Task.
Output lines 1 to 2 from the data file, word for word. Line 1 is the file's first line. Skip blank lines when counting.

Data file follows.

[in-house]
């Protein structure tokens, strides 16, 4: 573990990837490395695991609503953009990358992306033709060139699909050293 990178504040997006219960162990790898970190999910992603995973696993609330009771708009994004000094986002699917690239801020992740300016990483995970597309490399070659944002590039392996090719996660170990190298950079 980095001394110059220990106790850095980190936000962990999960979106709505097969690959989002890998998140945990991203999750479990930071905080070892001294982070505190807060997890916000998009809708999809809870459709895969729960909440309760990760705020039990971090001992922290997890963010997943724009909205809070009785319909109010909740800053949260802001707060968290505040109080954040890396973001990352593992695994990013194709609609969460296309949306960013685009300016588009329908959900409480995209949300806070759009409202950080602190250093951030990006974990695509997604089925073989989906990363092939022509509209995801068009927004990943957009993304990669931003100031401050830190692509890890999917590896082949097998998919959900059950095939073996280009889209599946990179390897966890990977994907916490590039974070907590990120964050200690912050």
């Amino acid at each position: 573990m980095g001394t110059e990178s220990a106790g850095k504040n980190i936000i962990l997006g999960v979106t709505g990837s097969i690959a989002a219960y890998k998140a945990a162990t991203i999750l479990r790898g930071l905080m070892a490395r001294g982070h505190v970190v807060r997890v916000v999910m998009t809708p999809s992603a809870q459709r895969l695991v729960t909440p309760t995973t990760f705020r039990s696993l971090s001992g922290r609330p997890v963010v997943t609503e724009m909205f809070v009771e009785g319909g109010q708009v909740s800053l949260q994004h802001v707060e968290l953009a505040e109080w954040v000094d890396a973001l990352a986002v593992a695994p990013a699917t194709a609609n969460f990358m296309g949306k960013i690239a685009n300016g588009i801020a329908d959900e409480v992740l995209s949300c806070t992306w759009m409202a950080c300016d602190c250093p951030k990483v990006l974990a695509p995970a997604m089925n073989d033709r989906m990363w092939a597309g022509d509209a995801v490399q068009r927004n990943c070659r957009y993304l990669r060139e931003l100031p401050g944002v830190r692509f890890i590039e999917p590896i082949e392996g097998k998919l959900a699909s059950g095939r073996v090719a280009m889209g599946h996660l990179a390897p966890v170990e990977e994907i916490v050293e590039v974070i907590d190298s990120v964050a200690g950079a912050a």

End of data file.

[in-house]
């Protein structure tokens, strides 16, 4: 573990990837490395695991609503953009990358992306033709060139699909050293 990178504040997006219960162990790898970190999910992603995973696993609330009771708009994004000094986002699917690239801020992740300016990483995970597309490399070659944002590039392996090719996660170990190298950079 980095001394110059220990106790850095980190936000962990999960979106709505097969690959989002890998998140945990991203999750479990930071905080070892001294982070505190807060997890916000998009809708999809809870459709895969729960909440309760990760705020039990971090001992922290997890963010997943724009909205809070009785319909109010909740800053949260802001707060968290505040109080954040890396973001990352593992695994990013194709609609969460296309949306960013685009300016588009329908959900409480995209949300806070759009409202950080602190250093951030990006974990695509997604089925073989989906990363092939022509509209995801068009927004990943957009993304990669931003100031401050830190692509890890999917590896082949097998998919959900059950095939073996280009889209599946990179390897966890990977994907916490590039974070907590990120964050200690912050």